The HPV vaccine prevents a sexually transmitted virus that can lead to various forms of cancer.
However, Michelle Miller is upset that her 16-year-old daughter, Noel, was vaccinated for HPV inside a nurse's van at a school in Chicago (video below).
Miller claims she signed consent forms to have her daughter undergo a sports physical at school, but not three of the four immunizations that the girl received.
"When I looked at that, I flipped out," Miller told CBS Chicago.
The teen was vaccinated for chicken pox, Hepatitis A, meningitis and HPV.
Miller claims that all the vaccinations, except for the chicken pox, were given by a nurse from the Norwegian-American Hospital without her consent.
A spokesperson for the hospital claims there is a signed consent form for every student exam and each vaccination, but Miller denies this and is filing complaints with the school and school board.
According to Illinois law, girls older than 12 can consent to the HPV vaccination because it falls under reproductive health. However, Miller says her daughter did not consent.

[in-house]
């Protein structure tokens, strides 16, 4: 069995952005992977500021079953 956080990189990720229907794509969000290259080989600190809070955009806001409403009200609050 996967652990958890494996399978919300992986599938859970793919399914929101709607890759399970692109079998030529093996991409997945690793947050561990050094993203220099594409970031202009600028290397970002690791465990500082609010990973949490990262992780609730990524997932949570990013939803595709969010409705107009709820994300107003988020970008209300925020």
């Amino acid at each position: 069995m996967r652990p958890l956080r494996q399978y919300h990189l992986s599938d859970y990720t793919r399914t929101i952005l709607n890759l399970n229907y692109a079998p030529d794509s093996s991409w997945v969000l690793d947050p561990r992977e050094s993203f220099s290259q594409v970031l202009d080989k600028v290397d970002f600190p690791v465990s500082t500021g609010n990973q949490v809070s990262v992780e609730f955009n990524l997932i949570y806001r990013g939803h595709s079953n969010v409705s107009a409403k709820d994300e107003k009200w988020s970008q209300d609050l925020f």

CBS Chicago failed to ask Miller why she didn't want her daughter to have the potentially lifesaving HPV vaccine, which is recommended for boys and girls at age 11 or 12.
According to the Centers for Disease Control web site:
This vaccine is for protection from most of the cancers caused by human papillomavirus (HPV) infection. HPV is a very common virus that spreads between people when they have sexual contact with another person. About 14 million people, including teens, become infected with HPV each year. HPV infection can cause cervical, vaginal, and vulvar cancers in women and penile cancer in men. HPV can also cause anal cancer, mouth/throat (oropharyngeal) cancer, and genital warts in both men and women.